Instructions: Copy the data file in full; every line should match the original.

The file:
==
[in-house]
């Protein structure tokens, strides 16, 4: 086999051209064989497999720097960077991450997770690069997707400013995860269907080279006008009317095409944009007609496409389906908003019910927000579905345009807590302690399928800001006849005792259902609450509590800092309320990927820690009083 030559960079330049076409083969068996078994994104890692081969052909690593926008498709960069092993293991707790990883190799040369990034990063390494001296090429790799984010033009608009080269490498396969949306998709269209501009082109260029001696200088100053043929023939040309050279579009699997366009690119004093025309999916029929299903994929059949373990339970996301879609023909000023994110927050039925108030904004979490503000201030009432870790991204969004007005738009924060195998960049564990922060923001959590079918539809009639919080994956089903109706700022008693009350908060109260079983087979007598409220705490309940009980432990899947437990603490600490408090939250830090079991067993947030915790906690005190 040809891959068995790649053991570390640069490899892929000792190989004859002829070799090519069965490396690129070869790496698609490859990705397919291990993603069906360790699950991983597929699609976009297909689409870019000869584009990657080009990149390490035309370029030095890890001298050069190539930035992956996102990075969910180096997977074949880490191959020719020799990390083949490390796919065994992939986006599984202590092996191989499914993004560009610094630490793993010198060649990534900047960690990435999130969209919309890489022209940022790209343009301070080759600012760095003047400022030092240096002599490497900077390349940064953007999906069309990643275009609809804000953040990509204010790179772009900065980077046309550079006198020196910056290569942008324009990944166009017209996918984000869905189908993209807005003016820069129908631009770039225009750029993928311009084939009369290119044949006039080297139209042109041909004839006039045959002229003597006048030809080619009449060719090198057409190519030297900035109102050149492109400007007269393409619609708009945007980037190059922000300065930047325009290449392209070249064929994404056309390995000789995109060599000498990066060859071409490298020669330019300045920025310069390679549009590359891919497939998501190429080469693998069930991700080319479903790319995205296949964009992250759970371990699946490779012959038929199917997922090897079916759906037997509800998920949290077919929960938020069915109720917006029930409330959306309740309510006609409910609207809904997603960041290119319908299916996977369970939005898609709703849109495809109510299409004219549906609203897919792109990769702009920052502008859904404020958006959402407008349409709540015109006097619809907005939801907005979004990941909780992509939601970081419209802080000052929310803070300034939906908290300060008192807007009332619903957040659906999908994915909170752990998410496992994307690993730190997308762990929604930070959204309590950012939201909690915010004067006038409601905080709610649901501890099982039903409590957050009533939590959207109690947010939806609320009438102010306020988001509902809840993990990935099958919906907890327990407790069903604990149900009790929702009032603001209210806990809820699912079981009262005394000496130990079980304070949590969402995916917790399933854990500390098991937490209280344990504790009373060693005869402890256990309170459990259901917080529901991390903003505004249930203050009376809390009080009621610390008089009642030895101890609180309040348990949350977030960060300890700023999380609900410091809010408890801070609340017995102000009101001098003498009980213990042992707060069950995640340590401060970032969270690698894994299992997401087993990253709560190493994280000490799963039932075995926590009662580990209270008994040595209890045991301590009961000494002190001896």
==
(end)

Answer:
[in-house]
């Protein structure tokens, strides 16, 4: 086999051209064989497999720097960077991450997770690069997707400013995860269907080279006008009317095409944009007609496409389906908003019910927000579905345009807590302690399928800001006849005792259902609450509590800092309320990927820690009083 030559960079330049076409083969068996078994994104890692081969052909690593926008498709960069092993293991707790990883190799040369990034990063390494001296090429790799984010033009608009080269490498396969949306998709269209501009082109260029001696200088100053043929023939040309050279579009699997366009690119004093025309999916029929299903994929059949373990339970996301879609023909000023994110927050039925108030904004979490503000201030009432870790991204969004007005738009924060195998960049564990922060923001959590079918539809009639919080994956089903109706700022008693009350908060109260079983087979007598409220705490309940009980432990899947437990603490600490408090939250830090079991067993947030915790906690005190 040809891959068995790649053991570390640069490899892929000792190989004859002829070799090519069965490396690129070869790496698609490859990705397919291990993603069906360790699950991983597929699609976009297909689409870019000869584009990657080009990149390490035309370029030095890890001298050069190539930035992956996102990075969910180096997977074949880490191959020719020799990390083949490390796919065994992939986006599984202590092996191989499914993004560009610094630490793993010198060649990534900047960690990435999130969209919309890489022209940022790209343009301070080759600012760095003047400022030092240096002599490497900077390349940064953007999906069309990643275009609809804000953040990509204010790179772009900065980077046309550079006198020196910056290569942008324009990944166009017209996918984000869905189908993209807005003016820069129908631009770039225009750029993928311009084939009369290119044949006039080297139209042109041909004839006039045959002229003597006048030809080619009449060719090198057409190519030297900035109102050149492109400007007269393409619609708009945007980037190059922000300065930047325009290449392209070249064929994404056309390995000789995109060599000498990066060859071409490298020669330019300045920025310069390679549009590359891919497939998501190429080469693998069930991700080319479903790319995205296949964009992250759970371990699946490779012959038929199917997922090897079916759906037997509800998920949290077919929960938020069915109720917006029930409330959306309740309510006609409910609207809904997603960041290119319908299916996977369970939005898609709703849109495809109510299409004219549906609203897919792109990769702009920052502008859904404020958006959402407008349409709540015109006097619809907005939801907005979004990941909780992509939601970081419209802080000052929310803070300034939906908290300060008192807007009332619903957040659906999908994915909170752990998410496992994307690993730190997308762990929604930070959204309590950012939201909690915010004067006038409601905080709610649901501890099982039903409590957050009533939590959207109690947010939806609320009438102010306020988001509902809840993990990935099958919906907890327990407790069903604990149900009790929702009032603001209210806990809820699912079981009262005394000496130990079980304070949590969402995916917790399933854990500390098991937490209280344990504790009373060693005869402890256990309170459990259901917080529901991390903003505004249930203050009376809390009080009621610390008089009642030895101890609180309040348990949350977030960060300890700023999380609900410091809010408890801070609340017995102000009101001098003498009980213990042992707060069950995640340590401060970032969270690698894994299992997401087993990253709560190493994280000490799963039932075995926590009662580990209270008994040595209890045991301590009961000494002190001896």